The Buzz

Why the Navy Will Turn Submarines Into Underwater 'Aircraft Carriers'

In Peter Singer and August Cole’s Ghost Fleet, the U.S. Navy turns to drones to kill Chinese submarines after it loses the bulk of its SSN fleet. Desperation offers strong motivation for innovation. With advances in communications and artificial intelligence, it’s not at all impossible to imagine scenarios in which SSN mothership deploy a lethal force of killer torpedoes, capable of remaining on station for days (or longer) while waiting for a victim. This requires a certain tolerance for risk, of course; even under the best of conditions operators sometimes lose control of their drones. But it also offers a way in which the large, powerful nuclear attack subs of the U.S. Navy can reclaim the advantage that they may be losing against the small, quiet AIP boats increasingly used by the world’s navies.

Imagine a future in which nuclear attack submarines (SSNs) can deploy undersea drones (UUVs) to hunt, and possibly kill, enemy subs. The U.S. Navy, at least, is taking steps to make this a reality. What impact could this have? On the one hand, UUVs could shake modern antisubmarine warfare (ASW) to its core, making existing platforms vulnerable or obsolete. On the other hand, the development of UUVs could reinforce existing hierarchies; in contrast to popular understanding, established organizations are often the best at adapting to disruptive military innovations. The future of the U.S. Navy depends to great extent of which of these becomes a reality.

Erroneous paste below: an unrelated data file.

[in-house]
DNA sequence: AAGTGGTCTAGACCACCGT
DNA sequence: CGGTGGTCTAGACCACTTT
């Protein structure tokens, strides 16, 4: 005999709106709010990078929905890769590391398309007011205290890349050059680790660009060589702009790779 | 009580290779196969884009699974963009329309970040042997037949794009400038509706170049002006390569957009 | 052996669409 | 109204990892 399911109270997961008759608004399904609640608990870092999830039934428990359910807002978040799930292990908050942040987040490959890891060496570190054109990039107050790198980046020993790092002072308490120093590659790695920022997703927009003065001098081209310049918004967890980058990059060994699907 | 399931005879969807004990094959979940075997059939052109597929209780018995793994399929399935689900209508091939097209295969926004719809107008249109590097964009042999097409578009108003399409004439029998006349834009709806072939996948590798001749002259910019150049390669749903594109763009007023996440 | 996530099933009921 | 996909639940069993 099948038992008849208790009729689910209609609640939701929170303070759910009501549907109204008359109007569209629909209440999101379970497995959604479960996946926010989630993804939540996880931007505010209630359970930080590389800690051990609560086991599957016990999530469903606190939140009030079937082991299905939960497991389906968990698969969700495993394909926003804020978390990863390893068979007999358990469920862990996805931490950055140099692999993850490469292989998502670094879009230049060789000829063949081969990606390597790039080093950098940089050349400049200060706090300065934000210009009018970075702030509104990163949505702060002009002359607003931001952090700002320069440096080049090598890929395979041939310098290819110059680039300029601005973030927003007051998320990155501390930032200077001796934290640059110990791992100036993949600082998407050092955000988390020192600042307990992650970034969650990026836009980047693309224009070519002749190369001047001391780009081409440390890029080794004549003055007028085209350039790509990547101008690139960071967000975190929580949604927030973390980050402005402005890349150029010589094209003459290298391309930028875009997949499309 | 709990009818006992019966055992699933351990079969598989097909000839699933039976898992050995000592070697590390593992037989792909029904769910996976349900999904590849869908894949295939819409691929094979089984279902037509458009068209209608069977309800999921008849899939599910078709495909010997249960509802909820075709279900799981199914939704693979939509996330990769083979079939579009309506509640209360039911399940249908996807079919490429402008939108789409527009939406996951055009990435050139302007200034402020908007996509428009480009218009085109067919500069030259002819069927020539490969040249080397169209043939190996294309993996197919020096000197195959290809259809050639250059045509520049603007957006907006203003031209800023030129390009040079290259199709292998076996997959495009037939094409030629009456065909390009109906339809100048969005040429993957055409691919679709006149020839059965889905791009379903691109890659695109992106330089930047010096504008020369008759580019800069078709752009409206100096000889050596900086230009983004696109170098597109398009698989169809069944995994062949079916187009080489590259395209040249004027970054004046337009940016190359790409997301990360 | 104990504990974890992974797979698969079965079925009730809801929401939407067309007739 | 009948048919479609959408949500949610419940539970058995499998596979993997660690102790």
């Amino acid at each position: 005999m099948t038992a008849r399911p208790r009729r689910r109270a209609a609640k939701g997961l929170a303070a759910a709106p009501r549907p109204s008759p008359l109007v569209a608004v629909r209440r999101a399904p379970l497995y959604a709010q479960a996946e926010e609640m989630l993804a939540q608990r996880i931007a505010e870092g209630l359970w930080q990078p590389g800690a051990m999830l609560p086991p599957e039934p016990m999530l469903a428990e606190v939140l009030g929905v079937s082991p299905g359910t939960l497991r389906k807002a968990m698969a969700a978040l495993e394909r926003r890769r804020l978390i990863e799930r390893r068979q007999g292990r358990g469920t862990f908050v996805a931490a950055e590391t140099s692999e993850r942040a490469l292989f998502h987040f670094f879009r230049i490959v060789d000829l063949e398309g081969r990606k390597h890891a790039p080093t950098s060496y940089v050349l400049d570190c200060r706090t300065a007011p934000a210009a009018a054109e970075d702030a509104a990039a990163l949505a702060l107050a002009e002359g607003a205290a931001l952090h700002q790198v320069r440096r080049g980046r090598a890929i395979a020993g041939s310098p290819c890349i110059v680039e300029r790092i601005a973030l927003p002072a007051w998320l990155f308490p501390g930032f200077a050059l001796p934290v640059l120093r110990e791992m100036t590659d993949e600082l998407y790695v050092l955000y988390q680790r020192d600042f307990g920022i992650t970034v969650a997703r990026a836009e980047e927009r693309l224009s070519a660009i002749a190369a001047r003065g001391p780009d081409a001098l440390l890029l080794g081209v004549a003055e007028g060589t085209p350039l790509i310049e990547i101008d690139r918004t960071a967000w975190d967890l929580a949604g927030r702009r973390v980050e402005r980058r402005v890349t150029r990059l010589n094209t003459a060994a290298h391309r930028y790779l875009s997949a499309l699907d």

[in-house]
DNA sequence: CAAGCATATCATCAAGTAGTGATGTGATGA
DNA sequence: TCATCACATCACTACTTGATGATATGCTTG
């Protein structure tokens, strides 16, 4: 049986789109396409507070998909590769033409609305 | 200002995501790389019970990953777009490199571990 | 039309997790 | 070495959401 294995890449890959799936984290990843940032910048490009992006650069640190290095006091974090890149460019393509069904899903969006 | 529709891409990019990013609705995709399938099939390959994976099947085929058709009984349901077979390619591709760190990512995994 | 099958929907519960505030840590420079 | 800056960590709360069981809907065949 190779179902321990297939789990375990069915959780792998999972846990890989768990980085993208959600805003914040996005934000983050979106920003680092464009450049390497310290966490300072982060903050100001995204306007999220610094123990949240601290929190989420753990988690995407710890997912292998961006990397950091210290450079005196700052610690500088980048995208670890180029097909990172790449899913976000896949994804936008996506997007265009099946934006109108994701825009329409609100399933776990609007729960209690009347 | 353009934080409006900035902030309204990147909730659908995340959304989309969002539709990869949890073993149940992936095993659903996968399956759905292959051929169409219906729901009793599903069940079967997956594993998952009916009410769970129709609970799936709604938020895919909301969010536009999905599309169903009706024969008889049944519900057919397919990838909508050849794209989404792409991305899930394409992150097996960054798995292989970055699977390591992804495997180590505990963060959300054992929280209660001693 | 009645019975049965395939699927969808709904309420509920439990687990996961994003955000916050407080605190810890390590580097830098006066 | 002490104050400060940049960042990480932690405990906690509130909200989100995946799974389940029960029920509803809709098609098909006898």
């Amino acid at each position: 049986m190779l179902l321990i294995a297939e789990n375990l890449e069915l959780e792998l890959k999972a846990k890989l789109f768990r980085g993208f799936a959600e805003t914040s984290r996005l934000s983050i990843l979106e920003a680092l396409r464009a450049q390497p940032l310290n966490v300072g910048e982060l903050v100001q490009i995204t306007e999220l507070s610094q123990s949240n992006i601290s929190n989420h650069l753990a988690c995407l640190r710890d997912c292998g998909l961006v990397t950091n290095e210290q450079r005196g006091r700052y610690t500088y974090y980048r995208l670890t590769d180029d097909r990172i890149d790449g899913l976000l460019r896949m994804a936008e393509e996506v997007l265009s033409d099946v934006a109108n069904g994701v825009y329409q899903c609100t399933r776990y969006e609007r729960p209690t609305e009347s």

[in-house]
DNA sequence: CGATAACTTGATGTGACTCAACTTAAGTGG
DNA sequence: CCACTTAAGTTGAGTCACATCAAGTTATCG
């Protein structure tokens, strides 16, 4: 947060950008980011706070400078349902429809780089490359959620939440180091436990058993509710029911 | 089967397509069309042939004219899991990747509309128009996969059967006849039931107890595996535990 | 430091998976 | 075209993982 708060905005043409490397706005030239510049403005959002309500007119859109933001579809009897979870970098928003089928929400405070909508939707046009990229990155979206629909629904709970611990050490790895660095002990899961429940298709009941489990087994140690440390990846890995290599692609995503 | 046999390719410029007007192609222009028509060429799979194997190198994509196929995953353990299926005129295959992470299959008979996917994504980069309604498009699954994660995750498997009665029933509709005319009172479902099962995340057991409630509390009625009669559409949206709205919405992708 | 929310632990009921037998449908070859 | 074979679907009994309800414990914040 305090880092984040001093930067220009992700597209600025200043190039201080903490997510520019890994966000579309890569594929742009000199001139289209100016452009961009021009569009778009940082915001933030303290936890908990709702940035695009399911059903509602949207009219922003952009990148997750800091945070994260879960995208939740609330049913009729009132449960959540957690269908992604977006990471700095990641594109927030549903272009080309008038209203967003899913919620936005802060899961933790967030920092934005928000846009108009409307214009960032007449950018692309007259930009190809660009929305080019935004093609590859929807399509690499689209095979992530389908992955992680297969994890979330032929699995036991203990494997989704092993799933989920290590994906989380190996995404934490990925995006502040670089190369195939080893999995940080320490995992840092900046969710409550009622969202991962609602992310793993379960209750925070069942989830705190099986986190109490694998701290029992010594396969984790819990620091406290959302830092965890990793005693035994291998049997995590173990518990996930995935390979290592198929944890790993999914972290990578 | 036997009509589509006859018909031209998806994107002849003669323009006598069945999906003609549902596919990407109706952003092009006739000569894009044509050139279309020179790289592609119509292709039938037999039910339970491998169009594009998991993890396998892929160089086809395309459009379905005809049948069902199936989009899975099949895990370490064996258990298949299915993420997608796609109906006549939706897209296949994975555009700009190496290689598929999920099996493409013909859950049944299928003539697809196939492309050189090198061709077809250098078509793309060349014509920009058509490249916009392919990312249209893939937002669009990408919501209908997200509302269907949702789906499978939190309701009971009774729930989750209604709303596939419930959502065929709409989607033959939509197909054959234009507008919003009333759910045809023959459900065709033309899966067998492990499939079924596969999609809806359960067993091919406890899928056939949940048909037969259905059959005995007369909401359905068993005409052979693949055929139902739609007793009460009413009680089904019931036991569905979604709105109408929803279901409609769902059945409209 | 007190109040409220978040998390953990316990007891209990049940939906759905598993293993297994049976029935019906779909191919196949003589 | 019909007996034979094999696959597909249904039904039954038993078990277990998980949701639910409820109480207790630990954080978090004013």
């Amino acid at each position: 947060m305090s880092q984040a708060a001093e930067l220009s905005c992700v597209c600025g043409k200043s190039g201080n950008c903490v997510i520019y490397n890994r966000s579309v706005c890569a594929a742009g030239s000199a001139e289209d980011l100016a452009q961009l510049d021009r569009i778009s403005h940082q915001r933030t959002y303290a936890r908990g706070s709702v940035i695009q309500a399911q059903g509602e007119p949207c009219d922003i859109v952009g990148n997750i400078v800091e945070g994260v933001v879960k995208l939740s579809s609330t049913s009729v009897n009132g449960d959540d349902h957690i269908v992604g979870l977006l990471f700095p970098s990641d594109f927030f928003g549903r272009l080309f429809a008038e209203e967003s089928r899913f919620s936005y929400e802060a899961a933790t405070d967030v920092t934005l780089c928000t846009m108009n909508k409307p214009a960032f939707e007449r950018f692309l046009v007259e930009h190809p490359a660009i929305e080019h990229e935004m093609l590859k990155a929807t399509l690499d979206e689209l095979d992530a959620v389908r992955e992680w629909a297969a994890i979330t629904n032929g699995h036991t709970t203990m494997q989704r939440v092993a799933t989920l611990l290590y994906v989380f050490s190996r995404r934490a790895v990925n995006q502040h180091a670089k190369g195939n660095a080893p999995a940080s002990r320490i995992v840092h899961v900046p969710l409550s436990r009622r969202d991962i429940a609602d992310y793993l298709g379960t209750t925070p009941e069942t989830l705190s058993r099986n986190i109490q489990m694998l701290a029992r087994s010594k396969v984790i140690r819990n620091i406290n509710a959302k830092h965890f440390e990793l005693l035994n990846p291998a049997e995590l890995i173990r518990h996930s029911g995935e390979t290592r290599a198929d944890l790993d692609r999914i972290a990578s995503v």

In a sense, submarine launched drones have existed for quite some time; even in World War II, navies used pattern following or acoustic homing in order to find their targets. Wire guided torpedoes were introduced in the 1960s, allowing the submarine a measure of control over how the weapon approached its target. These torpedoes are suicidal drones in the same sense as cruise missiles; weapons that can be launched, then directed to their target either through autonomous mechanisms or by user interface.

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Both the United States and competitor nations have eagerly pursued the potential of UUVs. UUVs can contribute to both the hunting and the killing parts of ASW, although as of yet the only firm plans involve using them in the former. Such drones offer better opportunities to track and destroy diesel-electric subs, even those which use Air-independent propulsion (AIP) technology. These vessels can operate more quietly than manned subs, and remain submerged for a greater length of time. Instead of hunting enemy submarines, they can simply lay in wait until the prey comes to them.

China has reportedly experimented with “glider” drones, capable of remaining at specific depths without the need for propulsion. The United States has used such drones for years, and although at this time they lack much practical applicability under wartime conditions, they do offer a way of monitoring and evaluating the undersea environment. China is also working on integrating UUVs into its network of undersea sensors, creating an “Underwater Great Wall” capable of detecting and deterring U.S. subs. The United States has also done work on surface autonomous vessels that could perform the hunting, and potentially the killing, of enemy submarines. A prototype vessel joined the U.S. Navy in January.